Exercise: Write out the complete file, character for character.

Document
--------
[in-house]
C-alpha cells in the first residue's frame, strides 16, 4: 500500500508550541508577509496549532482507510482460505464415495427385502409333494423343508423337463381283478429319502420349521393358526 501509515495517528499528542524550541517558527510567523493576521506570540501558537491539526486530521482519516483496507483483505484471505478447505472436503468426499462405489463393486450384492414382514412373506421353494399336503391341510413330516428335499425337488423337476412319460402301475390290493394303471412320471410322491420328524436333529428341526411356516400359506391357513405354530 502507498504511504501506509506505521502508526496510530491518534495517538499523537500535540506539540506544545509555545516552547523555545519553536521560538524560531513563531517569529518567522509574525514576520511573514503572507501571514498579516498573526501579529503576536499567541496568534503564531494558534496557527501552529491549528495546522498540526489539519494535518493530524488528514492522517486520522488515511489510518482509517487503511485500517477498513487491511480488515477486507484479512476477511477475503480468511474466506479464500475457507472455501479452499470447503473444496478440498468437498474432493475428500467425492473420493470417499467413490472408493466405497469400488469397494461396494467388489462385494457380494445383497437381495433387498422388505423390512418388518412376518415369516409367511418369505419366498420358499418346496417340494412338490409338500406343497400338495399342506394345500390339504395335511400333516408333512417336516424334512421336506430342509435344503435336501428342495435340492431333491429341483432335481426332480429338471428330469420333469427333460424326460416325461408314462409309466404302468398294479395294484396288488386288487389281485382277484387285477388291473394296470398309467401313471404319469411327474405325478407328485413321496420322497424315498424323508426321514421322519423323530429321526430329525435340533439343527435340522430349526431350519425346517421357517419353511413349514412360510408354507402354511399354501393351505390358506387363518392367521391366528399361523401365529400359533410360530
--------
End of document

[in-house]
C-alpha cells in the first residue's frame, strides 16, 4: 500500500508550541508577509496549532482507510482460505464415495427385502409333494423343508423337463381283478429319502420349521393358526 501509515495517528499528542524550541517558527510567523493576521506570540501558537491539526486530521482519516483496507483483505484471505478447505472436503468426499462405489463393486450384492414382514412373506421353494399336503391341510413330516428335499425337488423337476412319460402301475390290493394303471412320471410322491420328524436333529428341526411356516400359506391357513405354530 502507498504511504501506509506505521502508526496510530491518534495517538499523537500535540506539540506544545509555545516552547523555545519553536521560538524560531513563531517569529518567522509574525514576520511573514503572507501571514498579516498573526501579529503576536499567541496568534503564531494558534496557527501552529491549528495546522498540526489539519494535518493530524488528514492522517486520522488515511489510518482509517487503511485500517477498513487491511480488515477486507484479512476477511477475503480468511474466506479464500475457507472455501479452499470447503473444496478440498468437498474432493475428500467425492473420493470417499467413490472408493466405497469400488469397494461396494467388489462385494457380494445383497437381495433387498422388505423390512418388518412376518415369516409367511418369505419366498420358499418346496417340494412338490409338500406343497400338495399342506394345500390339504395335511400333516408333512417336516424334512421336506430342509435344503435336501428342495435340492431333491429341483432335481426332480429338471428330469420333469427333460424326460416325461408314462409309466404302468398294479395294484396288488386288487389281485382277484387285477388291473394296470398309467401313471404319469411327474405325478407328485413321496420322497424315498424323508426321514421322519423323530429321526430329525435340533439343527435340522430349526431350519425346517421357517419353511413349514412360510408354507402354511399354501393351505390358506387363518392367521391366528399361523401365529400359533410360530